There and back again, part 1: Tuscany

All work and no play…

Just as I recovered from my last Sicilian adventure, I find myself on what will be my tenth visit, aboard another grueling twelve hour flight to Italy. (I know, poor baby, right?) Normally, I hit the ground running, straight to business. This time though, I’m changing things up a bit and scheduling in a little R&R on the front end of the trip. I’ve reluctantly come to the conclusion that I’m no “Spring Chicken” anymore, and a little respite after that long flight will certainly be molto buono.

The perfect cure for jet lag is breathing the sweet, fragrant air of Tuscany. We’re no strangers to this region, but with each subsequent visit we insist on checking at least one new town off the list. It’s also just two weeks past our twenty-first anniversary, so some belated celebrating “under the Tuscan sun” may just be enough for me to secure the elusive “Husband of the Year” award.

We’re spending a few days in the medieval hilltop village of Montepulciano, with its world renowned Vino Nobile. Our dear friends Massimo and Cristina were going to join us, but some intense rain in central Tuscany kept them from driving here, at the same time diverting our flight from Florence to Bologna. We’ll just have to catch up with them later in the trip. Cristina rarely travels outside her home town of Massa, so it’s our running joke that we have to travel to Italy to show her the beauty of her own country.

When we first met Cristina (who works in the stone industry here in Italy) years ago, she was asked by the company we were dealing with to “drive the Americans to Pisa and show them the sights.” Assuming that we would want to listen to music, she put in the only American CD that she had; a collection of Christmas songs by singers clearly past their prime. Mind you, this was in May.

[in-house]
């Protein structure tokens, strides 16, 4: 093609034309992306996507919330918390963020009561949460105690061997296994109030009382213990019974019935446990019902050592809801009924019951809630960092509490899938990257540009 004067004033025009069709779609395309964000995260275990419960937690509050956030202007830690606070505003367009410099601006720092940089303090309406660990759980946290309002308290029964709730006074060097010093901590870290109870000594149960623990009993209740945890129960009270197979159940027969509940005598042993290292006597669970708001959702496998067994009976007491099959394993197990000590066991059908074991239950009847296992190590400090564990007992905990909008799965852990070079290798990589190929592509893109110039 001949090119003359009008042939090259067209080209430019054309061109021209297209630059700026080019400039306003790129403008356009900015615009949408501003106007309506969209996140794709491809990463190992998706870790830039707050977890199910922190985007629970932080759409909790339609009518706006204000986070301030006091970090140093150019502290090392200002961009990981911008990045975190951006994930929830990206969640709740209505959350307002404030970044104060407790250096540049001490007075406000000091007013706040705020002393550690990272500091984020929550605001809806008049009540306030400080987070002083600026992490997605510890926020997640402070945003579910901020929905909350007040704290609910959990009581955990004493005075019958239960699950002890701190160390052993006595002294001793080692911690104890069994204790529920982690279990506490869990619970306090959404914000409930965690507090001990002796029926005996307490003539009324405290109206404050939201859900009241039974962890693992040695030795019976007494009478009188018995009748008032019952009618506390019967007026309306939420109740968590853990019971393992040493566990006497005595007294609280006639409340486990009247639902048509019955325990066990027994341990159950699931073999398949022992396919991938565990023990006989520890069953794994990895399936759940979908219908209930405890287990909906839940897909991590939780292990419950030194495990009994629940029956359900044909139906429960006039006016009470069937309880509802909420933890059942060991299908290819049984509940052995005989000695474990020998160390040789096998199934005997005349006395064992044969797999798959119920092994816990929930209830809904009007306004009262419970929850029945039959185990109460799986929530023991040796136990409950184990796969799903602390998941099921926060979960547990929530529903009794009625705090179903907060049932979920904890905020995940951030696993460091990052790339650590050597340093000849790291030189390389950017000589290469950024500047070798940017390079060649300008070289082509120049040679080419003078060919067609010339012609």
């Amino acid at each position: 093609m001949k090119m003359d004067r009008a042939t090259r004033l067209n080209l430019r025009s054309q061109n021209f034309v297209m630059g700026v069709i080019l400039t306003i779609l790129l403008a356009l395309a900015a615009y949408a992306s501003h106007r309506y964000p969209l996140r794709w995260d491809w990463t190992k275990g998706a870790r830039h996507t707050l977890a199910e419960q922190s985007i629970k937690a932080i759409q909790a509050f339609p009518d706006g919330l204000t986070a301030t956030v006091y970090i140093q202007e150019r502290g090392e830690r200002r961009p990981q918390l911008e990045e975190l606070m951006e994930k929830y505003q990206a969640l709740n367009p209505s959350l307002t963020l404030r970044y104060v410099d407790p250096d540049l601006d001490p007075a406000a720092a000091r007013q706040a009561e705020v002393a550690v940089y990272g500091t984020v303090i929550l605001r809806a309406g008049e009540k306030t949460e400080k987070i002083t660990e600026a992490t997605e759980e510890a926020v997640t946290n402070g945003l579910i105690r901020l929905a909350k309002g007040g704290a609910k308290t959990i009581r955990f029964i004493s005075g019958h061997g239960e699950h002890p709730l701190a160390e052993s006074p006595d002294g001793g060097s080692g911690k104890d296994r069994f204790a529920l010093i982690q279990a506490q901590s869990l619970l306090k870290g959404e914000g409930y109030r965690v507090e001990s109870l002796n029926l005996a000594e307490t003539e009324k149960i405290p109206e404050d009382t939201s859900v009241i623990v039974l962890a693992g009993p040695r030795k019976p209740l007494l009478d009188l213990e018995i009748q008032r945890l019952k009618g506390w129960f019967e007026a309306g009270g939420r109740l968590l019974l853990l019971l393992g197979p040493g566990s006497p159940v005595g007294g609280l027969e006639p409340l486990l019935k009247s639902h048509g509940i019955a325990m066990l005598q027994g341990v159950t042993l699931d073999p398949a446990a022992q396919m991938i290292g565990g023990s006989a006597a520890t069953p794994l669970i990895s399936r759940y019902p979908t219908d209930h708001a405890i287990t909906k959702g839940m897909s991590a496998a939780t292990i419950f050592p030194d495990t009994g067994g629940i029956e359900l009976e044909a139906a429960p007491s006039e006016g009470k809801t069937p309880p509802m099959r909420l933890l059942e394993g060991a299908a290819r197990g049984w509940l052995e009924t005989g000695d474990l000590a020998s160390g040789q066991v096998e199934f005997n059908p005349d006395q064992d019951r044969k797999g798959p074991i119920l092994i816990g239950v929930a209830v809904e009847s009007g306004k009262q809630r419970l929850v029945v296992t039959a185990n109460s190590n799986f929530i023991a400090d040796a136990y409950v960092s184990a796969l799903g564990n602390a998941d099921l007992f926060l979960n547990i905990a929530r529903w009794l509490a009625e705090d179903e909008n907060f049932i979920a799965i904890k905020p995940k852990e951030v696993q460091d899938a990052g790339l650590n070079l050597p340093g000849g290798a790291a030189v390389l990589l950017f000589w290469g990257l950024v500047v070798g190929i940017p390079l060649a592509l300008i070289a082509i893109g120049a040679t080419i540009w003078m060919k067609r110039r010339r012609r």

It wasn’t long before we had enough and asked, “Mi scusi Cristina, come si dice ‘this music sucks’ in Italiano?” Without answering, but silently agreeing I think, she inserted another disc and the most mesmerizing voice softly caressed the speakers of her humble Toyota Yaris. “Who is THIS?” I noticed a hint of a smile as she answered with her thick Italian accent, “This is Laura Pausini.”

And so the cultural exchanges began. We corrupted her with our useless American slang. Her favorites being “Wow,” “Not my cup of tea,” and after walking for miles on the cobblestone streets of Italy, the exercise giving her “Buns of Steel”.

In return, along with the auditory delights of Ms.Pausini, we learned how to make a serious pizza, the tradition of Aperitivi, and how to properly execute a customary “Euro-cheek” greeting. It’s right then left. Get it wrong and the result is… um… awkward to say the least. (Don’t ask us how we know, as what happens in Italia stays in Italia.)

Driving near the Estruscan town of Pitigliano, we made use of a quick photo opportunity in the Piandirena tufa quarry near Sorano, and afterwards fought with the GPS yet again to find our way back to Montepulciano. Some of the distinctive little streets of Italy can be a challenge for GPS systems. (I like to blame the GPS, and do it often. You’ll notice a pattern here, because it could never be the driver.)

…and then there’s the wine.

The wines here are simply astounding, and there’s something about enjoying a glass of Brunello di Montalcino in Montalcino that makes it even more special. Pair it up with a little prosciutto and some parmigiano reggiano and you have the recipe for an afternoon that is absolutely perfetto.

Visiting quaint little villages and wineries up and down the “Chianti Road,” I have a new appreciation for the wine bearing the same name, although I tend to associate it with liver and fava beans courtesy of the infamous Dr. Hannibal Lecter.

Nonetheless, September in Toscana is hard to beat. Meandering through the countryside, admiring vineyards straining from the weight of ripening grapes and the famous cypress pines towering like sentinels over this most romantic of landscapes.

A perfect cure for jet lag indeed…

Oh, and for the record, it’s “Questa musica fa schifo!” in case you were wondering 😉

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